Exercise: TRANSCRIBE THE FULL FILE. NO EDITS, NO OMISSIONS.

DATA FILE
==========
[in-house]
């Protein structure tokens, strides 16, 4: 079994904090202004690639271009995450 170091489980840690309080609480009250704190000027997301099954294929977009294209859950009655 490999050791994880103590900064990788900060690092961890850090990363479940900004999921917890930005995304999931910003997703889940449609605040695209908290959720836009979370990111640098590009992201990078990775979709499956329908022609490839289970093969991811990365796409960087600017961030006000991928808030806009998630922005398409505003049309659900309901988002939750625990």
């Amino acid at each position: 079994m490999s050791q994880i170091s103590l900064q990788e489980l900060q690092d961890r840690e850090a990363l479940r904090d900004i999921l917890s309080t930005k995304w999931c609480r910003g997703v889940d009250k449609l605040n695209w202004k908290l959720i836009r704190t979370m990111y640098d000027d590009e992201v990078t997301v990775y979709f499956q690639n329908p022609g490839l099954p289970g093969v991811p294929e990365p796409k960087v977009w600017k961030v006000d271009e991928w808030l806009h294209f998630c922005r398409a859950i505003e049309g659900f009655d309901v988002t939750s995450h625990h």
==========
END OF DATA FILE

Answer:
[in-house]
């Protein structure tokens, strides 16, 4: 079994904090202004690639271009995450 170091489980840690309080609480009250704190000027997301099954294929977009294209859950009655 490999050791994880103590900064990788900060690092961890850090990363479940900004999921917890930005995304999931910003997703889940449609605040695209908290959720836009979370990111640098590009992201990078990775979709499956329908022609490839289970093969991811990365796409960087600017961030006000991928808030806009998630922005398409505003049309659900309901988002939750625990």
């Amino acid at each position: 079994m490999s050791q994880i170091s103590l900064q990788e489980l900060q690092d961890r840690e850090a990363l479940r904090d900004i999921l917890s309080t930005k995304w999931c609480r910003g997703v889940d009250k449609l605040n695209w202004k908290l959720i836009r704190t979370m990111y640098d000027d590009e992201v990078t997301v990775y979709f499956q690639n329908p022609g490839l099954p289970g093969v991811p294929e990365p796409k960087v977009w600017k961030v006000d271009e991928w808030l806009h294209f998630c922005r398409a859950i505003e049309g659900f009655d309901v988002t939750s995450h625990h």